Note that a pair of filters generally in annular shape, i.e., the annular filter 60 and the annular filtration unit 36 are utilized. Note also that an increase in the mass of filtering particulate mass combined with a significant increase in effective surface area is achieved, with a resulting decrease in pressure drop by employing a radial flow system as compared with straight axial flow filtering elements as in the two prior patents noted above. This is highly beneficial, as it facilitates breathing by the individual, while simultaneously affording necessary filtered air.
Referring now to FIG. 6, like reference numerals are applied to like parts as in the prior embodiment. Here, however, separate axial flow filter 80 may be provided above the air filtration unit 36 in communication with the central passageway 58. The filter comprises a monolithic filter 80 for converting carbon monoxide to carbon dioxide by a catalyzation process. The axial flow filter 80 comprises a monolith filter in the form of a disk disposed above the filtration unit 36. Preferably, the cap 82 at the upper end of the filtration unit 36 is funnel-shaped to define with the lower end of the disk-shaped monolith filter 80 a plenum 84. The upper end of the central tube defining the axial passage through the filtration unit 36 terminates short of the lower face of the monolith filter disk 80 and in a further filter screening element 86. In the preferred embodiment, the filter element 80 is maintained within the filtration unit by a friction fit, including an O-ring 88 between the outer margin of the filter 80 and the interior wall of the filtration unit. As a consequence of this construction, the filtered air from the initial filtration unit 36 flows into plenum 84 where it passes axially through the monolithic filter, converting carbon monoxide to carbon dioxide by a catalyzation process. This design provides a unit which will protect against NBC gases and fire gases including CO. There may also be a further stage in the axial flow passageway 58, for example, a lithium peroxide filter for converting carbon dioxide to oxygen.
While the invention has been described in connection with what is presently considered to be the most practical and preferred embodiment, it is to be understood that the invention is not to be limited to the disclosed embodiment, but on the contrary, is intended to cover various modifications and equivalent arrangements included within the spirit and scope of the appended claims.
|Cited Patent||Filing date||Publication date||Applicant||Title|
|US492980 *||Aug 15, 1892||Mar 7, 1893||Francois coquy|
|US703948 *||Feb 4, 1902||Jul 1, 1902||Louis M A Muntz||Respirator.|
|US807666 *||May 23, 1904||Dec 19, 1905||Johann Heinrich Draeger||Apparatus for respiring within spaces full of smoke or noxious gases.|
|US1298404 *||Feb 9, 1918||Mar 25, 1919||Hippolyte Romanoff||Antigas-respirator.|
|US1474205 *||Oct 11, 1921||Nov 13, 1923||Mine Safety Appliances Co||Gas mask|
|US1501286 *||Mar 8, 1921||Jul 15, 1924||Frank A Logan||Gas-mask canister|
|US1585113 *||Mar 31, 1924||May 18, 1926||Soc Et Et De Construction De M||Respirator for gas masks|
|US1889015 *||Jun 25, 1930||Nov 29, 1932||Davis Robert Henry||Purifying canister for breathing apparatus|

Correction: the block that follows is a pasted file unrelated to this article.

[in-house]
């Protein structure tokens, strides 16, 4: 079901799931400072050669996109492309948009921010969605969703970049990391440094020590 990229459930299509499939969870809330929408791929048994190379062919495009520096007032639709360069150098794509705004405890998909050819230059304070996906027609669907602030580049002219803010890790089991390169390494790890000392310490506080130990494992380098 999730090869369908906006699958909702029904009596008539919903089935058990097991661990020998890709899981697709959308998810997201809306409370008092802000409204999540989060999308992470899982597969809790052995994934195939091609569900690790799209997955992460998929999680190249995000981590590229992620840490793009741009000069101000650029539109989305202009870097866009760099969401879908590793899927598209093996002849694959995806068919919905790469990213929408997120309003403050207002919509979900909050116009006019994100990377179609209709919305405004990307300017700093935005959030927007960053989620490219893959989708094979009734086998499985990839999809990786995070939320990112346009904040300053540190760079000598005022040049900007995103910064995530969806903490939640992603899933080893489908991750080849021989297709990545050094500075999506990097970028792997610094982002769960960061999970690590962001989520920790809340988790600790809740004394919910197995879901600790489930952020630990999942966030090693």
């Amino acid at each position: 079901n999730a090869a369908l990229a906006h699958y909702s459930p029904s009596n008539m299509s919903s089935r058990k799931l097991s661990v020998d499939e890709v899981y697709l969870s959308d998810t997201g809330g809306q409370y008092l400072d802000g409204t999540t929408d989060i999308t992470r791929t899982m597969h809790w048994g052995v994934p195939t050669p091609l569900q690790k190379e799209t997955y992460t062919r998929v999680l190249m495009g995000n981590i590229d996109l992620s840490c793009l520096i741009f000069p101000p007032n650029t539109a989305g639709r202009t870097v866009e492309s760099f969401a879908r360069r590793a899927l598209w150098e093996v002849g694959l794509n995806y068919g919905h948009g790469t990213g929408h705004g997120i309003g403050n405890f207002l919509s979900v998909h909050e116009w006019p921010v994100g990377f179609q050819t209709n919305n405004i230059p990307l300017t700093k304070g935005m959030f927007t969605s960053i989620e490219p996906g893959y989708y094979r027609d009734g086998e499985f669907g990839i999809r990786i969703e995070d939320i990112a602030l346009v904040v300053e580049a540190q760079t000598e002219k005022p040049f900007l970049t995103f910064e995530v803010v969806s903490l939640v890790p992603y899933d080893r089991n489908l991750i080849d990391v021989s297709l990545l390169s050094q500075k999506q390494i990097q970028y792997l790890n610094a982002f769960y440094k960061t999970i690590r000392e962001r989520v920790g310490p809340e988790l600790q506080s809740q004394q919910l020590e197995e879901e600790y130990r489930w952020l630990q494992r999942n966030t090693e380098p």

|US1929343 *||May 15, 1931||Oct 3, 1933||Angelo Belloni||Respiratory hood|
|US1931989 *||May 25, 1931||Oct 24, 1933||Davis Emergency Equipment Comp||Air-purifying device|
|US2048059 *||Jan 19, 1933||Jul 21, 1936||Jean Marie Guy Gira Boudemange||Respiratory apparatus|
|US2174528 *||Jul 19, 1933||Oct 3, 1939||Augustin M Prentiss||Gas mask canister|
|US3140590 *||Apr 26, 1963||Jul 14, 1964||Frederick M Gleockler||Air conditioner for a face mask|
|US3277890 *||Feb 17, 1964||Oct 11, 1966||Drager Otto H||Closed cycle respirator|
|US3338238 *||Dec 16, 1963||Aug 29, 1967||Drager Otto H||Pressure gas storage container and safety breathing apparatus|
|US3525334 *||Apr 7, 1966||Aug 25, 1970||Richard J Braman||Garment assembly|
|US3565068 *||Feb 7, 1969||Feb 23, 1971||Automatic Sprinkler Corp||Breathing apparatus|
|US3731678 *||Mar 5, 1971||May 8, 1973||Phyllis Pyzel||Smoke inhalation protector|
|US3736927 *||May 17, 1971||Jun 5, 1973||Misaqi F||Self-contained air purifier and conditioner unit|
|US3976063 *||Sep 16, 1974||Aug 24, 1976||The Bendix Corporation||Escape breathing apparatus|
|US4154235 *||Sep 2, 1977||May 15, 1979||Dragerwerk Aktiengesellschaft||Escape filter device having protective hood|
|US4277443 *||Oct 30, 1979||Jul 7, 1981||Dragerwerk Aktiengesellschaft||Air purifying cartridges for respirators|
|US4350507 *||Mar 3, 1981||Sep 21, 1982||National Research Development Corporation||Respirable particle sampling instruments|
|US4467795 *||Jan 26, 1983||Aug 28, 1984||Dragerwerk Aktiengesellschaft||Breathing device package|
|US4552140 *||Apr 29, 1983||Nov 12, 1985||Erie Manufacturing Co.||Emergency escape device|
|US4572178 *||Mar 27, 1984||Feb 25, 1986||Toyo Cci Kabushiki Kaisha||Emergency mask|
|US4614186 *||Nov 19, 1984||Sep 30, 1986||Molecular Technology Corporation||Air survival unit|
|US4764346 *||Dec 9, 1986||Aug 16, 1988||Pioneer Medical Systems, Inc.||Disposable rebreathing canister|
|US5003974 *||Oct 27, 1989||Apr 2, 1991||Mou Lin Her||First-aid gas mask|
|US5036844 *||Jun 19, 1990||Aug 6, 1991||Mine Safety Appliances Company||Cover assembly and pre-filter for a respirator|
|US5038768 *||Oct 2, 1989||Aug 13, 1991||The United States Of America As Represented By The Secretary Of The Navy||Carbon monoxide conversion device|
|US5113527||Jul 15, 1991||May 19, 1992||Noel Robertson-Mckenzie||Fire and smoke protective hood|